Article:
State ed board debates proposed changes to A-F school grading system
BY KIM ARCHER World Staff Writer
Friday, March 01, 2013
3/01/13 at 7:07 AM
OKLAHOMA CITY - The state education board heard proposed changes to the A-F school grading system Thursday, prompting some heated discussion about whether the public must restrict their comments to the changes rather than the entire system.
"You have boxed the board in. You didn't come to us and say these are the rule changes we want to have. You didn't do any of that," board member Lee Baxter said.
Board legal counsel Kim Richey told Baxter that the reasons given for the proposed changes are written broadly enough that it would allow for comments on any portion of the A-F school grading system.
Since its approval late last year, the A-F school grading system has been fraught with controversy. More than 300 superintendents statewide told the state Education Department that the formula used to determine each school's grade was flawed and that they had no input into the system's creation.
State Superintendent Janet Barresi said the proposed changes to the A-F grading system rules won't be the last. This will be "a continuous and ongoing process as it is with all of our reforms."
Under proposed changes, schools would get credit for each advanced course a student takes, the school climate survey would be eliminated and districts would have more time to verify data they send to the state.
At one point, board member Joy Hofmeister asked why the department hadn't answered a letter sent by more than 25 superintendents asking the agency to respond to a report by University of Oklahoma and Oklahoma State University researchers that suggested the A-F system is faulty and the state should start over.
"Instead of going through the process of exchanging letters, we would prefer to meet with folks face-to-face, and that is what we are in the process of doing," said Joel Robison, Barresi's chief of staff.
Board member Bill Price said he hadn't seen the OU-OSU research, but he had a copy of a letter in his board packet from a Northwestern University professor who praised Oklahoma's A-F school grading system.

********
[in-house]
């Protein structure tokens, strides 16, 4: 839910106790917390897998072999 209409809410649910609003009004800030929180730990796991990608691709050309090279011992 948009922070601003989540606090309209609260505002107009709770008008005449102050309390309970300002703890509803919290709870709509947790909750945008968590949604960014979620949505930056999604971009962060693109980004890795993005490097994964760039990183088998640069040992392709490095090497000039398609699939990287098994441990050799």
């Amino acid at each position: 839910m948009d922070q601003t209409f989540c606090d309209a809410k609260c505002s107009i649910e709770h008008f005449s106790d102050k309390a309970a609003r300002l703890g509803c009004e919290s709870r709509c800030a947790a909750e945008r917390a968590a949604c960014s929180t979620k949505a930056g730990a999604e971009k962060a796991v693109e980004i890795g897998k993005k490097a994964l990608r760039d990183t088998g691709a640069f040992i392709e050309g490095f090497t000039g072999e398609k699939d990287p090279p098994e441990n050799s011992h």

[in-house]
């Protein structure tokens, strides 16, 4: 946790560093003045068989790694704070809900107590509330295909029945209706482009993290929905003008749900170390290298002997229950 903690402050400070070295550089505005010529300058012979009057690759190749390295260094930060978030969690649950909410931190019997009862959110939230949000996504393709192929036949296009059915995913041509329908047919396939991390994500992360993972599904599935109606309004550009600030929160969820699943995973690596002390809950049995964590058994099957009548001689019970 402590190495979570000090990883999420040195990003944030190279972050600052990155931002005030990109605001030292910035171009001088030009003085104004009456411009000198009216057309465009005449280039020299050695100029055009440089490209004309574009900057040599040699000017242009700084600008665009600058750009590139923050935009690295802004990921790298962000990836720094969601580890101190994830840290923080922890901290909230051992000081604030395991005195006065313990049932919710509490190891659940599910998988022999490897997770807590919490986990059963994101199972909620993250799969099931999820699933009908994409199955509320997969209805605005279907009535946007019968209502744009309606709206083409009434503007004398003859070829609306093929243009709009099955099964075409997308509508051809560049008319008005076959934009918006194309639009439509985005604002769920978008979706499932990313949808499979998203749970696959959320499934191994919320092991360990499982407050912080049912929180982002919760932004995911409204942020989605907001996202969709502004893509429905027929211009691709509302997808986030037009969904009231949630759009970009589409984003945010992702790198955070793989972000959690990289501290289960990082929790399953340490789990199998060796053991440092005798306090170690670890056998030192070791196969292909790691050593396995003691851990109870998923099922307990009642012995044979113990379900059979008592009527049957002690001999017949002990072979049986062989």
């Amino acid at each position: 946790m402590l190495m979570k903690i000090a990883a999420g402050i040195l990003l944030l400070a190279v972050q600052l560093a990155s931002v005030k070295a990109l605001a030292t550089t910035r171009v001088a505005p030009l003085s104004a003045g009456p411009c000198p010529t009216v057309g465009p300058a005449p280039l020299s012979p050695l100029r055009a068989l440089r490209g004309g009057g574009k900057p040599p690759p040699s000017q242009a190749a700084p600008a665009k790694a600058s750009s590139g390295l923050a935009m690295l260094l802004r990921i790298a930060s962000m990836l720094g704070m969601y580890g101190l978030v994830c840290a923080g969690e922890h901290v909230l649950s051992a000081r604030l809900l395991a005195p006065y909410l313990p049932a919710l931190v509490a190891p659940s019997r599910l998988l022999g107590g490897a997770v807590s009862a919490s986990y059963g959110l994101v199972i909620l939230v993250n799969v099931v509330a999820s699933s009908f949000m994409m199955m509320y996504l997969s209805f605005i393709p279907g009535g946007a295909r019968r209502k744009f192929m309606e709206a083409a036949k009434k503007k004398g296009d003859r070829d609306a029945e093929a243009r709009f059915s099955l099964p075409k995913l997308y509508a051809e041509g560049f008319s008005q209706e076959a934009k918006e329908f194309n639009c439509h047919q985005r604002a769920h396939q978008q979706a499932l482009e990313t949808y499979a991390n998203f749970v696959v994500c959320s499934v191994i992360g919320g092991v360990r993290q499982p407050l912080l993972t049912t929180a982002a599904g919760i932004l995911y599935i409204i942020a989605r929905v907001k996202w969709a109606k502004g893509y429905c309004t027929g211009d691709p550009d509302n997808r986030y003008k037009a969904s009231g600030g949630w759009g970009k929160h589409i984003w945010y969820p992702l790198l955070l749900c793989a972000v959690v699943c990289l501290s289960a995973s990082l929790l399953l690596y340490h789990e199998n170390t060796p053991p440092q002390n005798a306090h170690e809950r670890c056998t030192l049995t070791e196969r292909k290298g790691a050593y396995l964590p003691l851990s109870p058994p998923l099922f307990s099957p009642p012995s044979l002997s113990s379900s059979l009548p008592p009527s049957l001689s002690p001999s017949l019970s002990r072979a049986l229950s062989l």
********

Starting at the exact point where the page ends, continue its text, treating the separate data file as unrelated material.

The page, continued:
In February, researcher David N. Figlio of Northwestern University in Illinois sent a letter to state Sen. John Ford, R-Bartlesville, chairman of the Senate Education Committee, praising Oklahoma's new A-F system.
"If Oklahoma is serious about school accountability, the state should not abandon the school grading system currently in place," he wrote.
In an email Thursday to the Tulsa World, Figlio wrote: "In my letter, I intentionally spoke to the concept, rather than the formula. I think that it is essential that a quantitative school grading system evaluate schools based both on 'status' measures such as student proficiency rates, attendance, or graduation rates, as well as 'growth' measures such as indicators of student year-to-year change."
The most important thing, he said, is whether Oklahoma's end-of-instruction tests are good, something he hasn't studied.
"The thing I really like about Oklahoma's emphasis on struggling students is that it explicitly encourages schools to pay attention to students who may have been falling through the cracks, rather than relying on crude subgroup measures that are only a very rough approximation of academic disadvantage," Figlio said.
He said he would rather not comment on specifics related to the formula, which is what more than 300 superintendents statewide found faulty, as well as research released last month by OU and OSU researchers. That report, which took three months, said the system ought to be scrapped and the state should start over.
Some state educators were concerned that Figlio had ties to Jeb Bush's Foundation for Excellence in Education. He is the external evaluator of Florida's school voucher program but received the contract when Charlie Crist was Florida governor. "I pride myself in being politically neutral, and over the years have upset the left and right in equal measure," Figlio wrote.
In other action: The board approved the addition of new end-of-course projects as a result of modifying each of the existing 25 projects to fit within three categories - projects for all students, projects for those with learning disabilities or English language learners and projects for profoundly disabled students. Each student's individualized education program team will determine which category of project would be appropriate for that student, said Melissa White, executive director of the state's counseling and Achieving Classroom Excellence programs.
Under the ACE law, students must pass four of seven end-of-instruction tests to graduate from high school. Special projects may be completed as an alternative to a subject test. The projects were created by committees of teachers, administrators and other stakeholders.
The board also voted to add Bishop Kelley High School in Tulsa to the list of schools that may participate in the Lindsey Nicole Henry scholarship program.
The Henry law allows the use of public funds to send special-needs students to private schools.
Dove Science Academy in Tulsa was awarded one of nine $60,000 grants statewide to use Advancement via Individual Determination, or AVID, curriculum.
The curriculum holds students - many who are at-risk or underserved - accountable to the highest standards while providing academic and social services, according to the AVID website.
Jenks and Tulsa Public Schools participate in the AVID program, said Richard Caram, the state's director of C3 (college, career and citizen-ready) schools.
Original Print Headline: Proposed changes to A-F system debated
Kim Archer 918-581-8315
Janet Barresi: The state superintendent said the A-F school grading system will see more changes as education reforms are implemented